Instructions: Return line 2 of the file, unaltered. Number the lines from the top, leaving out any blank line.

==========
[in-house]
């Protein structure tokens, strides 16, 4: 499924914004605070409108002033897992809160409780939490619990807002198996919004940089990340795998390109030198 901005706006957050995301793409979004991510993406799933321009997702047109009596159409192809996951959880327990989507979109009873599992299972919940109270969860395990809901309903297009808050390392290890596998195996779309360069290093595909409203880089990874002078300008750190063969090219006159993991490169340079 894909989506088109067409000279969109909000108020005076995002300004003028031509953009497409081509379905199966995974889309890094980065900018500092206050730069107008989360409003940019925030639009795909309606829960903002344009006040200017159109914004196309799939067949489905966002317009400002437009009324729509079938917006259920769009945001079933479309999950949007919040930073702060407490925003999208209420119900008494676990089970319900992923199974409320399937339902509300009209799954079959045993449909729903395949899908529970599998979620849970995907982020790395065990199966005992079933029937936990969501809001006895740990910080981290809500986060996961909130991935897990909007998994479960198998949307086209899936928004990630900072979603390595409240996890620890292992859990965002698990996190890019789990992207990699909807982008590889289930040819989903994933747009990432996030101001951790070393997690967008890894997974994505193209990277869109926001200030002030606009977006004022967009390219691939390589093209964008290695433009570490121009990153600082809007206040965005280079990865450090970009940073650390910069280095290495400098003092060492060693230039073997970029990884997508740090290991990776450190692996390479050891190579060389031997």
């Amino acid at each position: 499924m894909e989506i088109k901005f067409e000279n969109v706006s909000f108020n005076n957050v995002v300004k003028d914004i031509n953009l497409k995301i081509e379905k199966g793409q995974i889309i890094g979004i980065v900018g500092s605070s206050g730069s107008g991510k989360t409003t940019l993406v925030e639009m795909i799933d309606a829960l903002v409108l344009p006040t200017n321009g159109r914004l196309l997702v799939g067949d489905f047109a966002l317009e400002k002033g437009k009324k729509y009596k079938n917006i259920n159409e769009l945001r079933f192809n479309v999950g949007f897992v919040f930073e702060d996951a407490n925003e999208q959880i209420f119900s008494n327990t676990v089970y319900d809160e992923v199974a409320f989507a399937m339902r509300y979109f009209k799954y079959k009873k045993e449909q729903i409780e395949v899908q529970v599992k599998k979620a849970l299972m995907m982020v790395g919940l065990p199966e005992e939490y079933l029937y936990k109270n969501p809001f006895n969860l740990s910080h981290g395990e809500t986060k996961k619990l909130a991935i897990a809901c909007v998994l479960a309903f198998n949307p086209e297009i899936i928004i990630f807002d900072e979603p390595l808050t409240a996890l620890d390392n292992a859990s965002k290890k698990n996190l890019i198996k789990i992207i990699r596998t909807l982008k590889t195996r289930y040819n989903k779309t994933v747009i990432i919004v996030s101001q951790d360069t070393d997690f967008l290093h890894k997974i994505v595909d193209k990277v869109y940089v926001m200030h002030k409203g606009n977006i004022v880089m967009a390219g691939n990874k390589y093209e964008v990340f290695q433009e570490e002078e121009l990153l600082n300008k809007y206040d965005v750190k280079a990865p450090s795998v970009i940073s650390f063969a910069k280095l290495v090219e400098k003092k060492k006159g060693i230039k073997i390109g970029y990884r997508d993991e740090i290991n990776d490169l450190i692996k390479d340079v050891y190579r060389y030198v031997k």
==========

């Protein structure tokens, strides 16, 4: 499924914004605070409108002033897992809160409780939490619990807002198996919004940089990340795998390109030198 901005706006957050995301793409979004991510993406799933321009997702047109009596159409192809996951959880327990989507979109009873599992299972919940109270969860395990809901309903297009808050390392290890596998195996779309360069290093595909409203880089990874002078300008750190063969090219006159993991490169340079 894909989506088109067409000279969109909000108020005076995002300004003028031509953009497409081509379905199966995974889309890094980065900018500092206050730069107008989360409003940019925030639009795909309606829960903002344009006040200017159109914004196309799939067949489905966002317009400002437009009324729509079938917006259920769009945001079933479309999950949007919040930073702060407490925003999208209420119900008494676990089970319900992923199974409320399937339902509300009209799954079959045993449909729903395949899908529970599998979620849970995907982020790395065990199966005992079933029937936990969501809001006895740990910080981290809500986060996961909130991935897990909007998994479960198998949307086209899936928004990630900072979603390595409240996890620890292992859990965002698990996190890019789990992207990699909807982008590889289930040819989903994933747009990432996030101001951790070393997690967008890894997974994505193209990277869109926001200030002030606009977006004022967009390219691939390589093209964008290695433009570490121009990153600082809007206040965005280079990865450090970009940073650390910069280095290495400098003092060492060693230039073997970029990884997508740090290991990776450190692996390479050891190579060389031997």